Beyond War: Reimagining American Influence in a New Middle East

Image of Beyond War: Reimagining American Influence in a New Middle East
Release Date: 
April 22, 2012
Reviewed by: 

“The very rich contribution that a book like this makes, bringing together original ideas with detailed experience to back them up, can only come from an experienced foreign correspondent.”

There used to be a job in journalism known as the “foreign correspondent.”

This person lived abroad in a different country from where the publication was based and reported on doings in the place he or she lived. The point of having the foreign correspondent live in the place was, at least in theory, to build up a network of sources and get to know the venue intimately to then break news or offer telling analysis on matters concerning that place.

This practice has died.

According to a 2011 report in the American Journalism Review the number of full-time foreign correspondents employed by U.S. newspapers has declined steeply since 2003. But even when newspapers do actually have a person living abroad reporting foreign news, that person tends to have an absurdly large scope of responsibilities i.e. one person covering all of Africa, or Europe, or the Middle East.

This has not occurred only for economic reasons. The belief in the ability of a single correspondent to take a view on the news seems to have disappeared. Even The Economist, once a gutsy and intelligent journal of opinion, now writes its foreign news using a committee of a 20–30 “experts,” economists, analysts—the usual talking heads that journalists should really sort through. The result is that the outlet serves up the same common sense farrago we get everywhere else instead of original ideas.

We have, instead, analysis flying in the windows from all over the place. Even our most trusted sources of news now offer us a plethora of additional sources that we cannot evaluate in terms of reliability. Surely the scattershot foreign policy that has come out of Washington in the past 10 years is in part due to this lack of regular, reliable thought.

Let’s give an example, like the foreign correspondents of old used to do. Remember how the euro was going to disappear? Have you noticed that it’s still there? This should raise serious questions in your mind about what you’re reading on international economics.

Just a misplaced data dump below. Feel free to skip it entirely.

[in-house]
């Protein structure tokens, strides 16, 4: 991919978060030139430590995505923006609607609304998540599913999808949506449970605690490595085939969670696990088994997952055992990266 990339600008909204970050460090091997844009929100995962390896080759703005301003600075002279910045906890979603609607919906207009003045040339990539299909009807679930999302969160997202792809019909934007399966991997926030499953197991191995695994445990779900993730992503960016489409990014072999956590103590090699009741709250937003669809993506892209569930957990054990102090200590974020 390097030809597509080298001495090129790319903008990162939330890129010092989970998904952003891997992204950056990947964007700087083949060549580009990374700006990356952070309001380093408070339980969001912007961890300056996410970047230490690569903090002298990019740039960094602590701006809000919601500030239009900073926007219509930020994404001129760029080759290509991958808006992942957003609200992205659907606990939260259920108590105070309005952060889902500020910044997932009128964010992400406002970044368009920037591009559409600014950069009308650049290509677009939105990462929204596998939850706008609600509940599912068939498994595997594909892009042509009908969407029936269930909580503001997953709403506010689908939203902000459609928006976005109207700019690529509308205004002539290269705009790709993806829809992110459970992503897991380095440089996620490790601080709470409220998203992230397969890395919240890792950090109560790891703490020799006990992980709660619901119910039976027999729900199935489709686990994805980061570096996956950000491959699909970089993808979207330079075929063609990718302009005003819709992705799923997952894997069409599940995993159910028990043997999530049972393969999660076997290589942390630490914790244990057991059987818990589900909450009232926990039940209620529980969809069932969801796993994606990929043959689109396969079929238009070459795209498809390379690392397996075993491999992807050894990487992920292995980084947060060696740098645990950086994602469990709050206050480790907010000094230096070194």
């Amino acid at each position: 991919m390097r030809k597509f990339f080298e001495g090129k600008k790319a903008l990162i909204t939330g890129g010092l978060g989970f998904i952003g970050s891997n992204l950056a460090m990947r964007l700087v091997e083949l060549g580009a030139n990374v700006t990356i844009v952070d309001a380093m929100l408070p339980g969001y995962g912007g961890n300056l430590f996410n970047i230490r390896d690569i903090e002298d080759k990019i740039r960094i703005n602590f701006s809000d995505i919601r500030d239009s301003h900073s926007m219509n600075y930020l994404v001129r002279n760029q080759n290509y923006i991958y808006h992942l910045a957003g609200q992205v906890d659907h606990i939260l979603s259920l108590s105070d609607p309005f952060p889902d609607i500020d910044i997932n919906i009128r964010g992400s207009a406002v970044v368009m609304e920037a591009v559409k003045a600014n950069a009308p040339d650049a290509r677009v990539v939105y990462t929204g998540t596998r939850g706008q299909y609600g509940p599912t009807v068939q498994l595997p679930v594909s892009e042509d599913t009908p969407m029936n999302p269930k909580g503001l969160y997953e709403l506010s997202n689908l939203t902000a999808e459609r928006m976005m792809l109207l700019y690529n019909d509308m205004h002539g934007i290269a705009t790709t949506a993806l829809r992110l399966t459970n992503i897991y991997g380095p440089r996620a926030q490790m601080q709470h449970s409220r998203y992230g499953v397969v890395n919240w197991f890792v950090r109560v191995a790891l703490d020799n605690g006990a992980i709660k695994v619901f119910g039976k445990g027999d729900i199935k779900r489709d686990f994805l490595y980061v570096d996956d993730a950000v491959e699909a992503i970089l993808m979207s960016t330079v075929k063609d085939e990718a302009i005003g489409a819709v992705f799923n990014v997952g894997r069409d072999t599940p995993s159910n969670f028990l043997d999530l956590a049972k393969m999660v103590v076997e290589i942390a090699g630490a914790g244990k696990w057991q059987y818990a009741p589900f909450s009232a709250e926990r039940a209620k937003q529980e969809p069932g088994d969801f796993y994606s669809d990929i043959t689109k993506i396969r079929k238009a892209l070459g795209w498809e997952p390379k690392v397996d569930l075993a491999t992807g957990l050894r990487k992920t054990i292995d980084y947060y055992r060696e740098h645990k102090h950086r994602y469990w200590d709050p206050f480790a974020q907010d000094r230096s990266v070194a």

Don’t worry, we have not forgotten that this is a book review, and here’s the point: David Rohde, a foreign correspondent of the old school, with years of experience covering Afghanistan and the Middle East, has written a book of profound, forward-looking policy analysis about how America might help bring peace to the region.

A great part of the value of Beyond War lies in the many years of observation that Mr. Rohde, a New York Times correspondent, has been able to make in the Middle East. Here’s what he offers:

“This book is an effort to describe a new, more pragmatic, and more effective American approach to the Islamic world. I believe that a more economic and less military oriented effort will achieve more than the invasions of Iraq and Afghanistan did. In some instances, drone strikes, covert operations, and lethal force may be necessary, but investment, education, and normalized relations are equally potent weapons.”

Beyond War’s enormous value lies in Mr. Rohde’s comprehensive knowledge not only of the region itself, but also of the actors in Washington (and around it on the Beltway) who have been involved in our efforts there.

Author Rohde spends a large part of the book describing just how entirely ineffective the $67 billion that Washington has spent on contractors in Afghanistan, Pakistan, and Iraq has been. There is a wealth of mind-boggling detail regarding this.

There is a similar plethora of detail when it comes to the analysis of economic and social conditions in Egypt or Pakistan. For example, in Egypt:

“Unemployment and soaring living costs have created a marriage crisis. In Egyptian culture, men must provide their wives with an apartment, but, for many young men that is increasingly difficult. Some analysts describe Egypt’s marriage crisis as a social time bomb created by the postponement of many disenfranchised Egyptian youth’s passage into adulthood . . . It is clear that what Egypt needs more than anything else is jobs . . . there is a desperate need for an American civilian aid approach in Egypt that is more effective than the post-Camp David effort. Egypt can end up like Pakistan, an unstable rump democracy dominated by a kleptocratic and paranoid military. Or it can follow the path of Turkey . . .”

There is a vast wealth of detail about Pakistan and Afghanistan as well. The book includes the clearest discussion we’ve read about why there is no solid opposition in Pakistan to the Taliban in Afghanistan. One gets a much better sense of the root of the instability that has caused the war effort to fail in Afghanistan thanks to Mr. Rohde’s comprehensive and intellectually coherent view of the subject.

Mr. Rohde argues that economic intervention is the only way for the U.S. to bring change to the strife-torn areas of the Middle East. “The goal should not be to hurl tens of billions of American taxpayer dollars at Tunisia, Egypt, Libya, and other countries. It should be to facilitate investment, education, and exchange over the long term. Doing fewer things over a longer period of time will prove more effective. Public-private partnerships, innovation, and revitalized civilian institutions are America’s way forward.”

The very rich contribution that a book like this makes, bringing together original ideas with detailed experience to back them up, can only come from an experienced foreign correspondent. The journalist, dedicating his life to a given place, brings together a skillset that few other professionals can apply. Surely the powers that be should consider bringing them back.